3. I love it. “Flaws are cool. They make us unique.” At 32 years old, this is a message I still need to change in my own brain. That somehow if people knew my real flaws, I wouldn’t be cool or awesome anymore. I need to replace the noise with love and remember that I am loved even in all my quirkiness and goofiness.

    1. Thanks, Michelle! It’s probably your quirkiness and goofiness that makes people love you more! How boring would the world be if we all looked and behaved the same? There is so much beauty in authenticity.

  4. You made me tear up when you asked “what message am I sending to my 2.5 year hold?” I’ve got one of those myself. 🙂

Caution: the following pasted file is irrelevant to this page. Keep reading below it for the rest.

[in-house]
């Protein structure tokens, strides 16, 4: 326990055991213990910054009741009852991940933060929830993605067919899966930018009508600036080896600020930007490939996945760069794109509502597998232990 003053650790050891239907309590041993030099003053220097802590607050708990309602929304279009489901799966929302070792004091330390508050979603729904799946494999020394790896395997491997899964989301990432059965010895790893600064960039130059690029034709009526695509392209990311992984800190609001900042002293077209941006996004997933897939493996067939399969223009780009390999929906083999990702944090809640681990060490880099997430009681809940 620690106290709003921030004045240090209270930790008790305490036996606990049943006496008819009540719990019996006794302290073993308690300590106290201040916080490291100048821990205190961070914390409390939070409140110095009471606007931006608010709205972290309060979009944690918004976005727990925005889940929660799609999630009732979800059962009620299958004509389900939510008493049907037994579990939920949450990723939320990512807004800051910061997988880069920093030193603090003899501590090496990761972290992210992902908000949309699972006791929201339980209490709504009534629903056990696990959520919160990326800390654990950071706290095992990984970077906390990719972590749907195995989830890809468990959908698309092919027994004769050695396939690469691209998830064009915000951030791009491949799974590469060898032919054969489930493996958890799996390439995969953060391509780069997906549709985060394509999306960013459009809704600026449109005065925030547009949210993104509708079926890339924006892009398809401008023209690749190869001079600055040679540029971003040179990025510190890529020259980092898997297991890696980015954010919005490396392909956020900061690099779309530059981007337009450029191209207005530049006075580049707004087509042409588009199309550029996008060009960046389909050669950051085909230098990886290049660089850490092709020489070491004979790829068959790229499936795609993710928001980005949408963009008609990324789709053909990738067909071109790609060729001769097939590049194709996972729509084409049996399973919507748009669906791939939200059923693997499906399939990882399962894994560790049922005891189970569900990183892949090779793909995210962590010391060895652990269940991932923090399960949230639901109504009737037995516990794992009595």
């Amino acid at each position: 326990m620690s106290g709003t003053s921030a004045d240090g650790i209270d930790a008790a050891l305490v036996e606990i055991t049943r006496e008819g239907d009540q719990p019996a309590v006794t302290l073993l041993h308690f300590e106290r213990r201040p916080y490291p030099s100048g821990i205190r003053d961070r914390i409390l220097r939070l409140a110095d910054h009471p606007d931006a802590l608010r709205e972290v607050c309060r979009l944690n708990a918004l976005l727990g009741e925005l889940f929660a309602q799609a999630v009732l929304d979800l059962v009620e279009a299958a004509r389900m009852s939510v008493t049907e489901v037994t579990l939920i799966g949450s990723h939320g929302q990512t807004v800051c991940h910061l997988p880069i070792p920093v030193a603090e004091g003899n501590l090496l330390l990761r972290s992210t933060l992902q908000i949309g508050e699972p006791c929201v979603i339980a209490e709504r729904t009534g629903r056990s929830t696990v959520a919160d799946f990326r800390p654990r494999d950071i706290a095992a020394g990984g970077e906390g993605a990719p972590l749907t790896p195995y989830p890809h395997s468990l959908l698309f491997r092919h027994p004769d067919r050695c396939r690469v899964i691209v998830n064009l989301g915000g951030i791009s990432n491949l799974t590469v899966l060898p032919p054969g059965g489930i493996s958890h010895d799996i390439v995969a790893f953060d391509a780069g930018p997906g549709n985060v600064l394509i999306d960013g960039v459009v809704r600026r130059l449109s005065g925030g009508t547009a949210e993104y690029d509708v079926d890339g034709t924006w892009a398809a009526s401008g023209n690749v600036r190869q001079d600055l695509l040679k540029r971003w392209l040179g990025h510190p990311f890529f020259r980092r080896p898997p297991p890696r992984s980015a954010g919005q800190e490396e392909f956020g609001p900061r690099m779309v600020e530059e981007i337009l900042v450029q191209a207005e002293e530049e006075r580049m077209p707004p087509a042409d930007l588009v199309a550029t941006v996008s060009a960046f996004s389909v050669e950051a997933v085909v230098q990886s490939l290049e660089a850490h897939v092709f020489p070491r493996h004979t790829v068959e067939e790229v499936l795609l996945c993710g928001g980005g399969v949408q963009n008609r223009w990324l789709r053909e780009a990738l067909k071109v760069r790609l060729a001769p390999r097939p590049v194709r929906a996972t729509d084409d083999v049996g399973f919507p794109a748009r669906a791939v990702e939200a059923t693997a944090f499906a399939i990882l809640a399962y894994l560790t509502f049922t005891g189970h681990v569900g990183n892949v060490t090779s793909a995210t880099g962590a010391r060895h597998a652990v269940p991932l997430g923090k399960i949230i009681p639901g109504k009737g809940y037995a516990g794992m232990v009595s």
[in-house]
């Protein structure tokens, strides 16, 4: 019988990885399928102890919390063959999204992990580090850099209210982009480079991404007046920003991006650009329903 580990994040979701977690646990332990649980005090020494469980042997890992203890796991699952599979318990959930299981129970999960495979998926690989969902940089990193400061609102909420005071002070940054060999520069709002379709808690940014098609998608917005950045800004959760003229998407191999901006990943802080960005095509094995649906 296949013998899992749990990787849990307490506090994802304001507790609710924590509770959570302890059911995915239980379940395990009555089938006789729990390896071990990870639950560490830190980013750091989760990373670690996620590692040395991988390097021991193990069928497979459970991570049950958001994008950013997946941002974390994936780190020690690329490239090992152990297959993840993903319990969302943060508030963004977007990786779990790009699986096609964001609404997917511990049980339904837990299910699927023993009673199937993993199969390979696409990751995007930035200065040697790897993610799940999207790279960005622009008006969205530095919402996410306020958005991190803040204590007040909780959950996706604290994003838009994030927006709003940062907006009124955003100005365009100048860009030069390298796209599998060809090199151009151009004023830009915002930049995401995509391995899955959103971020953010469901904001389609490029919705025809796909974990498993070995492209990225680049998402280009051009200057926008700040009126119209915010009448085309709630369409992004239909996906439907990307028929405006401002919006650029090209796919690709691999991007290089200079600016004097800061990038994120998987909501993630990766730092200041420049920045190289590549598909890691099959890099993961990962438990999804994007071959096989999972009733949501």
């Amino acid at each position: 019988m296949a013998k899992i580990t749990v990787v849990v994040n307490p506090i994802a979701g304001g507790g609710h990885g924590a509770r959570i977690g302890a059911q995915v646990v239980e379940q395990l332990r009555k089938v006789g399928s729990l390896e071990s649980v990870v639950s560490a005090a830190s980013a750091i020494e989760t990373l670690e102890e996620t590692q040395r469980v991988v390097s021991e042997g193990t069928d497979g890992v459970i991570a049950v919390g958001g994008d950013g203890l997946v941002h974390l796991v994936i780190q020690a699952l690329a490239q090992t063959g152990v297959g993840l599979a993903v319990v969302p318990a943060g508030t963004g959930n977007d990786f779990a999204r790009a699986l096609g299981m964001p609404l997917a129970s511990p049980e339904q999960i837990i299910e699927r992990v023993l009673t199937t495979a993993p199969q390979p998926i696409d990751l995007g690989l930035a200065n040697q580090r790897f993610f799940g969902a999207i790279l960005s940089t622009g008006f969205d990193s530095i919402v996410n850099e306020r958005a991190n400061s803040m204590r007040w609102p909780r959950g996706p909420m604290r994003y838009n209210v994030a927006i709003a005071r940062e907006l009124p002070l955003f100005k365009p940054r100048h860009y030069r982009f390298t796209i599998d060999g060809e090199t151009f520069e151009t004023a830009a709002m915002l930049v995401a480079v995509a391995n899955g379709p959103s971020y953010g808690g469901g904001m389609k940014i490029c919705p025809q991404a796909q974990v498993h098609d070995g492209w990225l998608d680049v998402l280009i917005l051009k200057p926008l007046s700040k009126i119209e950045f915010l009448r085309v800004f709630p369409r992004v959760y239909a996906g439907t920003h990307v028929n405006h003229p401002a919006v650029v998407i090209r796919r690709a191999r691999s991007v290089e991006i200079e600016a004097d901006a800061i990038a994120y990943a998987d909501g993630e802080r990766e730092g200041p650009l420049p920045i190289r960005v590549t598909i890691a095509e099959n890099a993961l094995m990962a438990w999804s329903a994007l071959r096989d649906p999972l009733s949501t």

When we first started the Moola Hoop campaign, Eli Regalado, asked Crystal and I — Why do you wear makeup?

    I agree — It’s fun! I also use it so mask my hyper pigmentation on my forehead. Lordy I wish I didn’t feel like I “had” to wear makeup and I so agree with everything you are saying, but I won’t make any big changes either. I have, however, started to care for myself (including my skin) more so I won’t let it hold me back.

    I’ve got big plans and I don’t want to feel embarrassed about my skin when I put my face out there – And you are right if you are guessing this *has* in fact held me back in the past. It takes constant self coaching for me to not be bothered about it.

    1. Thanks, Amber! There’s nothing like viewing your choices and habits through the eyes of your daughter (or son). It really makes you stop and think about the messages you’re sending.